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Crimes against Leo Fender

Discussion in 'Basses [BG]' started by HardPuncher, Jul 14, 2014.

  1. raventepes


    Jan 7, 2012
    Reno, NV
    Honestly, I like it.

    A couple years ago, I was talking with a guitarist about creating an 80's metal tribute band. While it never got off the ground, I would have definitely rocked this bass. Hell. I still would play it. Probably has some great tone!
    JIO likes this.
  2. nostatic

    nostatic Supporting Member

    Jun 18, 2004
    lost angeles, CA
    Endorsing Artist: FEA Labs
    5 is the new 9
  3. Meh, those type of hotrod mods were common in the late 60's - early 70's. In '72 an original '64 P bass was worth about $150, and L-series Fenders were not considered collectable then. If it wasn't a 50's P bass or a stacked Jazz, it was not valuable or precious. The "hot" basses then were reverse Gibson T-birds and Ric 4001's.

    Fender built thousands of P basses in '64, they are not rare. They are not Faberge Eggs. If you wanted to buy one today, you could find plenty available. You'd have to PAY through the nose for one now, though. The vintage madness/worship knows no bounds, apparently.
  4. bluesblaster


    Jan 2, 2008
    If 5 were 9 , I dont mind
  5. OldPlucker

    OldPlucker Supporting Member

    Apr 5, 2014
    Oh yeah! There may have been somebody cussing me while trying to remove it. Beauty is in the hands of the beer holder.
  6. Robert B

    Robert B Somewhere under the rainbow Supporting Member

    Jan 21, 2000
    Wadsworth, OH, USA
    I think it looks pretty good. And in general I don't think the craftsmanship of the 60's basses was any better than today. I started playing in '67 when 60's Fenders were common and I didn't notice any particular mystical quality to them - they were OK. I like the current crop better.
    Templar likes this.
  7. mongo2


    Feb 17, 2008
    Da Shaw
    A "crinkle" or "wrinkle" finish was a painting technique more than a paint that has been employed since as far back as the 1920's (maybe earlier) for various electronic and other equipment. It involved lacquer and enamel coats, the reaction between them created the wrinkle/crinkle texture.
  8. lasalle69

    lasalle69 "Buy The Ticket, Take The Ride"-H.S.T.

    Nov 21, 2007
    Somerset, MA
    Cool. I have only used it on furniture using glue(size) and
    paint. Mostly on stage props. Thanks.
  9. Doctor J

    Doctor J

    Dec 23, 2005
    If Leo Fender didn't want to have his basses molested he should never have sold them in the first place, or at least held interviews with every prospectve buyer and got them to sign a contract promising not to modify basses, especially the old ones and especially the ones with the factory installed mojo container with mojo in it. Once you burst that and the mojo escapes into the atmosphere, you can never get it back. How dare he, who does he think he is?

    As an aside, this hysterical overraction has reminded me of a sale I didn't make a few years ago. The seller backed out because I had taken the neck off the instrument and, by doing so, had broken a seal of tone which you only get with a factory installed neck. When you or I screw the neck on, we don't have factory magic or some such nonsense. It would have been funny but he was actually serious. Oh well. I mean, don't get me wrong, it was a bolt-on neck. I would have understood and probably agreed had it been a neck-through.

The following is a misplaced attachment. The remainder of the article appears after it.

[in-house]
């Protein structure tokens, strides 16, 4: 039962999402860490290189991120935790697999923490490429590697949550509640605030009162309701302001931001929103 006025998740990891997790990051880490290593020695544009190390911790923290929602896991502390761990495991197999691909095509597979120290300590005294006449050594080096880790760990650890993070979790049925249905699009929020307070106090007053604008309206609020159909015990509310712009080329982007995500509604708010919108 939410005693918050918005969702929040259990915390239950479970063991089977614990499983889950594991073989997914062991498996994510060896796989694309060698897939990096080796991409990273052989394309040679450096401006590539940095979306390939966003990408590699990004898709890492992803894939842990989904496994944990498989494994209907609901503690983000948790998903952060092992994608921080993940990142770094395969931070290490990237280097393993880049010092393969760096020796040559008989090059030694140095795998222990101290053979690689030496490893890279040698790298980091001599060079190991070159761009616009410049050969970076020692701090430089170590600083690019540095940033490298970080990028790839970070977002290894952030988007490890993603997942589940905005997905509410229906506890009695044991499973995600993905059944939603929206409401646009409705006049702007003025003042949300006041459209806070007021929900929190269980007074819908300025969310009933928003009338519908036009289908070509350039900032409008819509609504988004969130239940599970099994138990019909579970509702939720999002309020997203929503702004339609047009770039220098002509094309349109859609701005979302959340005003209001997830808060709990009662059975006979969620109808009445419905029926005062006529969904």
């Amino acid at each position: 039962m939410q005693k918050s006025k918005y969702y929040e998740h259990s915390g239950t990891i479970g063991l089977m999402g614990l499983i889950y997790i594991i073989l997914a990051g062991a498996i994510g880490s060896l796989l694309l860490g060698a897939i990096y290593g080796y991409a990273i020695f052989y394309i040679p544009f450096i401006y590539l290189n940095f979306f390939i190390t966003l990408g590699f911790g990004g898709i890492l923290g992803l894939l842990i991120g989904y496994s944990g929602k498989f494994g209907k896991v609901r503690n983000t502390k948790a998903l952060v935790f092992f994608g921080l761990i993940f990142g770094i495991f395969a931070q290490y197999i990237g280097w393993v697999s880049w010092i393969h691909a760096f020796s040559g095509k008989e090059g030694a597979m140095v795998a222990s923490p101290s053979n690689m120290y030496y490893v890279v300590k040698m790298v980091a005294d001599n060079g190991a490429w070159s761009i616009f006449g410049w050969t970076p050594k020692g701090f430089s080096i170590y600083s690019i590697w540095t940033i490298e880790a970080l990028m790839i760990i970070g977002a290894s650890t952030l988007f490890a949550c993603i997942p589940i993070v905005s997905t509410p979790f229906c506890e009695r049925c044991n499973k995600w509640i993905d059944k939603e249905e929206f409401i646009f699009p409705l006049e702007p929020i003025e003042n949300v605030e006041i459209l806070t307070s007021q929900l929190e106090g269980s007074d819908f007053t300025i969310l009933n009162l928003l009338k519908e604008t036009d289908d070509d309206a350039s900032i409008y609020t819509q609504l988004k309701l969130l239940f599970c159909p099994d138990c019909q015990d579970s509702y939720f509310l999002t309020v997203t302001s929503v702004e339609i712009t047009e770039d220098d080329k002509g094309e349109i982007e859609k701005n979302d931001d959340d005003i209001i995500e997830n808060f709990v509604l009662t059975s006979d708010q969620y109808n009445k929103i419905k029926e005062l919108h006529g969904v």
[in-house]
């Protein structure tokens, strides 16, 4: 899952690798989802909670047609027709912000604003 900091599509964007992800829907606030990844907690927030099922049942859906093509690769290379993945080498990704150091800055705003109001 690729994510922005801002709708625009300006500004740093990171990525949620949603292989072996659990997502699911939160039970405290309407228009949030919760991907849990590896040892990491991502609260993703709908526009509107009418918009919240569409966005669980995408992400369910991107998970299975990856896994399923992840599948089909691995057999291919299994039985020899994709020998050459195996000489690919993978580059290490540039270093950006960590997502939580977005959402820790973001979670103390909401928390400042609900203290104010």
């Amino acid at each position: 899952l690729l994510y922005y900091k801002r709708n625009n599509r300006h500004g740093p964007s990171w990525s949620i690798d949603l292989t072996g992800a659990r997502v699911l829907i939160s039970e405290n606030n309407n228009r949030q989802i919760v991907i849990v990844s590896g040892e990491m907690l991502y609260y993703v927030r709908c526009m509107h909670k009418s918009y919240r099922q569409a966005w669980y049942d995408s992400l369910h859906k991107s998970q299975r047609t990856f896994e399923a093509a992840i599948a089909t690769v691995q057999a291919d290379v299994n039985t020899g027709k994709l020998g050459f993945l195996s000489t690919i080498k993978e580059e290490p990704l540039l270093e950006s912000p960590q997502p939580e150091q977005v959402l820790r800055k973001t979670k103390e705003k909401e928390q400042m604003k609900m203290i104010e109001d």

10. khutch

    khutch Praise Harp

    Aug 20, 2011
    suburban Chicago
    Actually, I like it. I'm also an amateur astronomer and I like astrophotos with diffraction spikes from the spider that holds the secondary on the brighter stars. Addsa vintage feel to it.

    Some years ago I bought an M1911 service pistol from my now departed father in law. I believe the frame was made in 1917 as we were gearing up to enter the Great War. And then in the 1940's the slide, barrel and some other parts were replaced in an armory to prepare it for WWII. So it is a fine vintage gun and worth a lot of money. Except that when my father in law bought it in a government surplus sale he immediately sent it to a gunsmith who did some modifications on it. It is still a fine vintage gun but the modifications make it worthless to collectors who dismiss it as a "shooter": a gun that is fit only to shoot. You see, one thing a collector never, ever would do is to use the things he collects, that would diminish its value.

    This bass is still a fine vintage bass but it is not collectable anymore, it is a player. I have nothing against collectors but I am sure that Leo Fender has nothing against people who play his basses either. That old Colt shoots very well.
    artechoke and FretNoMore like this.
  11. peterbright


    Jan 23, 2007
    On The Bayou
    I'm glad I don't have pictures of those that I have modded.
  12. OldPlucker

    OldPlucker Supporting Member

    Apr 5, 2014
    Looking at samples of results it was most likely the black "wrinkle" paint. It was this finish on the pick guard and the bass was gloss bright white.
    JIO likes this.
  13. Kukulkan61

    Kukulkan61 Supporting Member

    Feb 8, 2011
    Northern Arizona
    I'll take those old ugly rusted junk parts if you dont want them...
  14. JIO

    JIO Gold Supporting Member Commercial User

    Jun 30, 2010
    Oceana (Pacifica) CA
    musician/artist/owner - Gildaxe
    that's pretty cool - I bet it would wear nicely too.

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